Read the rest of the publication: Communities Organizing Against Big Pork

At the End of the 3 Line, East New York Farms! Grows

EB-Logo-Summer_16_V2Published by Edible Brooklyn, Issue 44, Summer 2016.

Take the 3 train to the penultimate stop on a summer Saturday. The barren roofscapes you see from the elevated track don’t hint that you’re entering the neighborhood with the most community gardens in the city. But walk down Livonia Avenue under the tracks, and the scene changes: there are gardens on every block, some threatening to spill through their fences, others tamed into neat raised beds. Follow signs for the farmers market—the hand-painted signage on the fence, the tempting smells and the reggae/R&B/salsa mix. Round the corner onto Schenck and you’ve found the heart-beat of this community, in the midst of the impromptu dance party, the Caribbean breakfast specialties, the hot peppers ranging across the rainbow (and Scoville scale), and the young people proudly hawking their greens and bitter melon.

The market is run by East New York Farms!, a partnership between United Community Centers (UCC) and neighborhood residents to address food justice by promoting local sustainable agriculture and community-led economic development. Founded in 1998, almost a decade before The Omnivore’s Dilemma helped to popularize sustainable food nationally and, well before Brooklyn became synonymous with artisanal pickles, East New York Farms! was far ahead of the local food trend—because growing food together turned out to be an excellent way to organize the community.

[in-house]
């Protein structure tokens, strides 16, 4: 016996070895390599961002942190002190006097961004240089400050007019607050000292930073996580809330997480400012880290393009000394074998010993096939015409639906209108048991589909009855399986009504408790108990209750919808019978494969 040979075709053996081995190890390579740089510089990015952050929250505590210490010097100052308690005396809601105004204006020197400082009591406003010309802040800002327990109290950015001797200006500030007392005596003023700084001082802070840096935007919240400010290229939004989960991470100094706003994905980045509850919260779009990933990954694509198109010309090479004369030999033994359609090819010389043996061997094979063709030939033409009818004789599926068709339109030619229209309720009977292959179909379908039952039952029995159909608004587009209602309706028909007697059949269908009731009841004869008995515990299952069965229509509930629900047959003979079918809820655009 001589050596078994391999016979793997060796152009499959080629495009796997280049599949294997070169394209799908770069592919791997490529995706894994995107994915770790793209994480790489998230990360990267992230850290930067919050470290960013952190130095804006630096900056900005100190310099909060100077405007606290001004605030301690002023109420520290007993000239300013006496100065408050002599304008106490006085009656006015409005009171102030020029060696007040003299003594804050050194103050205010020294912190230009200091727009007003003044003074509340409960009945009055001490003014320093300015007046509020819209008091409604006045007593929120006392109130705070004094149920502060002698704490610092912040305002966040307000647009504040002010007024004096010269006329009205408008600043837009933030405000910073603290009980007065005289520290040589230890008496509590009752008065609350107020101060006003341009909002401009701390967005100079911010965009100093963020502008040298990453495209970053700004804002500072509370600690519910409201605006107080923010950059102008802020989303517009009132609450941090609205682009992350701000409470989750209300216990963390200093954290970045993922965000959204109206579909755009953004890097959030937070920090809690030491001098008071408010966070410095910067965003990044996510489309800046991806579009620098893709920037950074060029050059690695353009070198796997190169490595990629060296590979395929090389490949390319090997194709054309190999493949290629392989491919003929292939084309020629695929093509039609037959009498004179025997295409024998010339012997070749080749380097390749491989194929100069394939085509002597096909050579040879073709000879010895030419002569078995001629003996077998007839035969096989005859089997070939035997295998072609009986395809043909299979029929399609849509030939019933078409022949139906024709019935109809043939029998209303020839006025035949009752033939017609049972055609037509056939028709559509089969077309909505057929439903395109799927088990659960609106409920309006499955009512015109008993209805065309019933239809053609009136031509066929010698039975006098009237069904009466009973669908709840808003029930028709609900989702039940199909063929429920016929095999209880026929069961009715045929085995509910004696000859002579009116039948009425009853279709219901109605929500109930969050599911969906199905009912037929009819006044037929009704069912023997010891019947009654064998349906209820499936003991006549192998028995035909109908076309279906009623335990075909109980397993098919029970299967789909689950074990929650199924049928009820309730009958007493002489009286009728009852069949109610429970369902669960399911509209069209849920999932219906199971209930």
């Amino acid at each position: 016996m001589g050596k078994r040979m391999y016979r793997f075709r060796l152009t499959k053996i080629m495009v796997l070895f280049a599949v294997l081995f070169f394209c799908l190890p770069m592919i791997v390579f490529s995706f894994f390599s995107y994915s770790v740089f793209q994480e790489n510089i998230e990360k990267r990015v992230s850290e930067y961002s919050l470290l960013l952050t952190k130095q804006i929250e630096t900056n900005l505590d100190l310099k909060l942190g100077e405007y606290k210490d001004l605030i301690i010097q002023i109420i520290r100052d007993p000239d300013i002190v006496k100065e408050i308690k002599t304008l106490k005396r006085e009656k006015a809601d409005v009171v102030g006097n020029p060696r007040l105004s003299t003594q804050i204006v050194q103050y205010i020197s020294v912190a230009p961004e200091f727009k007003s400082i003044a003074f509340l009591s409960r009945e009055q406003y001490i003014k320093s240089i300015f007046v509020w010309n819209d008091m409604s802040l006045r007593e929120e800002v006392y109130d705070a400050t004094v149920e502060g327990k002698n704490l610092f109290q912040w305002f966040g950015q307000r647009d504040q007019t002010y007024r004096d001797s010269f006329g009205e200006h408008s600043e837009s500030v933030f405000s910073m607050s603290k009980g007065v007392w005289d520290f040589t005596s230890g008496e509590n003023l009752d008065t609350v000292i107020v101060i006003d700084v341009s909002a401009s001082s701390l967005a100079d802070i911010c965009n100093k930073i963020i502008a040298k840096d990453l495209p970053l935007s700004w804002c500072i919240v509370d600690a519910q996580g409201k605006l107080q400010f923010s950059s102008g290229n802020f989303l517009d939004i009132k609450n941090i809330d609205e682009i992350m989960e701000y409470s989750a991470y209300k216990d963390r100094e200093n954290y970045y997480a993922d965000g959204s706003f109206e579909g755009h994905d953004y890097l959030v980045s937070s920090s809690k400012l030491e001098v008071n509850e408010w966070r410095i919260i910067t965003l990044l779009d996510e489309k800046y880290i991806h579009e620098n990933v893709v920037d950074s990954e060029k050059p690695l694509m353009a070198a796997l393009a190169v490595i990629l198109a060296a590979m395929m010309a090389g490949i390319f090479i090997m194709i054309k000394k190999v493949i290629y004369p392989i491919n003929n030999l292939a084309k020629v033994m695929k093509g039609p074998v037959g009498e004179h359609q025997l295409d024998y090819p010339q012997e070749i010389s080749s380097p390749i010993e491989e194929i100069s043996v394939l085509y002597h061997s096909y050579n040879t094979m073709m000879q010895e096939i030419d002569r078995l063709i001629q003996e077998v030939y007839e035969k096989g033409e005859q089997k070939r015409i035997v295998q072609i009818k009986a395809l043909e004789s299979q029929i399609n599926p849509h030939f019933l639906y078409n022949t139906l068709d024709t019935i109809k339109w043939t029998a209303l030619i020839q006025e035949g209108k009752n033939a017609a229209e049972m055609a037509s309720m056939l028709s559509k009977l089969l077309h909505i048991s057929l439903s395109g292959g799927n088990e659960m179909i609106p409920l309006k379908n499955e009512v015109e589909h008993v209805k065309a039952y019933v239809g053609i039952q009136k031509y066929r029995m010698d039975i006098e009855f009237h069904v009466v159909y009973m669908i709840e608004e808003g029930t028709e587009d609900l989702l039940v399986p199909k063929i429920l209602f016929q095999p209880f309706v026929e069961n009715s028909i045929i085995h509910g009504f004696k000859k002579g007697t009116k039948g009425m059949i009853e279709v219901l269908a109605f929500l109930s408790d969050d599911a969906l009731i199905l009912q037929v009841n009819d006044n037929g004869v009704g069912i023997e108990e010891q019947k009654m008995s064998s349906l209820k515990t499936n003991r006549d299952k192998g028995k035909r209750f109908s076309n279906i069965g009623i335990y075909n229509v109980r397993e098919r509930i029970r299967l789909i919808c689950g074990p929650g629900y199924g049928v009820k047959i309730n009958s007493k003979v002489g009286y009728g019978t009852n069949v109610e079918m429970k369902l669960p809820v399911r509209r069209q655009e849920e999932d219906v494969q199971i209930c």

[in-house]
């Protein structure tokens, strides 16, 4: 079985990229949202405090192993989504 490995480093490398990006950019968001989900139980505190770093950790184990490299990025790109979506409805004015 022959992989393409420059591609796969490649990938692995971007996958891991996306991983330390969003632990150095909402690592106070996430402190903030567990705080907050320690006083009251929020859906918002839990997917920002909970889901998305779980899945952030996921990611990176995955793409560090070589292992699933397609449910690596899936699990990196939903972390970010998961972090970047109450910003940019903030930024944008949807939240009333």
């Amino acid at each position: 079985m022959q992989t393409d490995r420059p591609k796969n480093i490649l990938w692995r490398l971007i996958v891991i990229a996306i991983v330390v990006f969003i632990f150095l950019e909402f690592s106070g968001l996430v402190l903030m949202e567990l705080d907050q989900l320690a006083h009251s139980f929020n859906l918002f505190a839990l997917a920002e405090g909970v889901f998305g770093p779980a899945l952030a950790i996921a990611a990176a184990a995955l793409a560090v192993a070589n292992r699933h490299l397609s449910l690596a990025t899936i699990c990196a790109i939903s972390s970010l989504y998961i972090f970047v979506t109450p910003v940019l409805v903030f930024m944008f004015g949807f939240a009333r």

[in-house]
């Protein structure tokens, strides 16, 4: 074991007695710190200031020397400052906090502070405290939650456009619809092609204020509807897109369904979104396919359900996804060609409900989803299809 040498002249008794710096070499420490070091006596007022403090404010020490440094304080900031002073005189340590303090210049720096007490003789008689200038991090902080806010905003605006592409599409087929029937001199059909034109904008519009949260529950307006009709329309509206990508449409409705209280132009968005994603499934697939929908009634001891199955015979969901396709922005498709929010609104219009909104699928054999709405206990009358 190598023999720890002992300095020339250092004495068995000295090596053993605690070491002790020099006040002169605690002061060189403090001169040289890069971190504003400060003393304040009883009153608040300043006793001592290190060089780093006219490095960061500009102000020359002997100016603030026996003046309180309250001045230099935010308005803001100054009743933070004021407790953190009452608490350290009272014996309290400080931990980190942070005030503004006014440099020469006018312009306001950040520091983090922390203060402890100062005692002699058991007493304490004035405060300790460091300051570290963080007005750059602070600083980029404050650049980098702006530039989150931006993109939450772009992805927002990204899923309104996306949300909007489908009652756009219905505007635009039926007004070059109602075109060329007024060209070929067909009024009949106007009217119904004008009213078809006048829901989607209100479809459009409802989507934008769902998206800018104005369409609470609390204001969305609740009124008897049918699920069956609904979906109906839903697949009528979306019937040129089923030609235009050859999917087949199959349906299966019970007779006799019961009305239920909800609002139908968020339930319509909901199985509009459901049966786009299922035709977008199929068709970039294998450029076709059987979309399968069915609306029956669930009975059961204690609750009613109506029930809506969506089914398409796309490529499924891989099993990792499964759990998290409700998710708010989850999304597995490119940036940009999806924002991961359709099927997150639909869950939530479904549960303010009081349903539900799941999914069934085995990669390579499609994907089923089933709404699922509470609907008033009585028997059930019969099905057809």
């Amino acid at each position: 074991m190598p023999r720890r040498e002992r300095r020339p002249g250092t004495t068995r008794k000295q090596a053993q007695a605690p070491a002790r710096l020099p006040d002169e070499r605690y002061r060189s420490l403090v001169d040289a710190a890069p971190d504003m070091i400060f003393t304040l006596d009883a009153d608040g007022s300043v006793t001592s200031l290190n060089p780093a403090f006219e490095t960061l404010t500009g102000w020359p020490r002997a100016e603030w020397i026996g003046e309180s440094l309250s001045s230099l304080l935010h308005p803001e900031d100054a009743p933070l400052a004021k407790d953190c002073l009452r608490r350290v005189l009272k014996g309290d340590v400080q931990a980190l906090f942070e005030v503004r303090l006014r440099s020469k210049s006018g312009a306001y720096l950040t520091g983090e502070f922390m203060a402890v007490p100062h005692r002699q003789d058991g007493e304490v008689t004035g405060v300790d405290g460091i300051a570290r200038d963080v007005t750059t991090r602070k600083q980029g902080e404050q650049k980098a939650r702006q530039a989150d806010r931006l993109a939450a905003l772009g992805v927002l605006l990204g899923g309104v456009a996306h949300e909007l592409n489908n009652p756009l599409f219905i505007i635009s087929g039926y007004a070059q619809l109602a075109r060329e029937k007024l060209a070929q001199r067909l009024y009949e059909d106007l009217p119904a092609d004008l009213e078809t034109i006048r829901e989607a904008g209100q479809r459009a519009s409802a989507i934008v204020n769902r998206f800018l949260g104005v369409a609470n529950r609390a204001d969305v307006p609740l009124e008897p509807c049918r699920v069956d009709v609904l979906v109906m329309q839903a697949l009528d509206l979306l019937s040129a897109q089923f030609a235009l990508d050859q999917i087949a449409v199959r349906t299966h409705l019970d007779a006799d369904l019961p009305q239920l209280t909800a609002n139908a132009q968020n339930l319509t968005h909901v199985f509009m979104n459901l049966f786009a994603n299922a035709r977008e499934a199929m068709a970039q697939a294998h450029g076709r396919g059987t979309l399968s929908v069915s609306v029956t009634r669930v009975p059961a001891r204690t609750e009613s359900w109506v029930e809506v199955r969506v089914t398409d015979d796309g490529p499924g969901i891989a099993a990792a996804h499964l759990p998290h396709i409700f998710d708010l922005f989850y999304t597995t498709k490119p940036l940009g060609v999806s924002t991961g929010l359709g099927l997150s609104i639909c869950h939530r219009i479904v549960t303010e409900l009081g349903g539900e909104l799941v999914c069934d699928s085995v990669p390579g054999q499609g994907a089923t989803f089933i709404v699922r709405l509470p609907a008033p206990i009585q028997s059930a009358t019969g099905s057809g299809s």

…read the rest at Edible Brooklyn–or in the magazine, available around NYC this summer…

How a Former Wall Street Worker Invested in Fresh Food for Her Community

civil_eats_logo.jpg.662x0_q100_crop-scalePublished at Civil Eats, May 14, 2015

Just before this past Earth Day, dozens of volunteers worked with longtime members of the Hattie Carthan Community Garden in central Brooklyn to clean beds, spread mulch, and pour concrete. The garden has been a fixture in the area for decades, but just six years ago, the abandoned half-acre lot next to it was overgrown with trees and filled with trash. Today that lot is home to a children’s garden, two chicken coops, and the Hattie Carthan Community Market in the summer. There’s also educational programming for all ages and the Hattie Carthan Urban Agriculture Corps, a paid summer apprentice program for local teenagers.

The volunteers came together that day at the request of urban farmer and social justice advocate Yonnette Fleming, the force behind the transformation of the once vacant lot. Originally from Guyana, Fleming has worked since 2003 to address food insecurity in Brooklyn’s Bedford-Stuyvesant (or “Bed-Stuy”) neighborhood. While working on Wall Street years ago, she joined the community garden. As she became more deeply connected to the earth, she found it harder to juggle the two worlds. In 2008, she left her job to invest herself fully in the community.

…read the rest at Civil Eats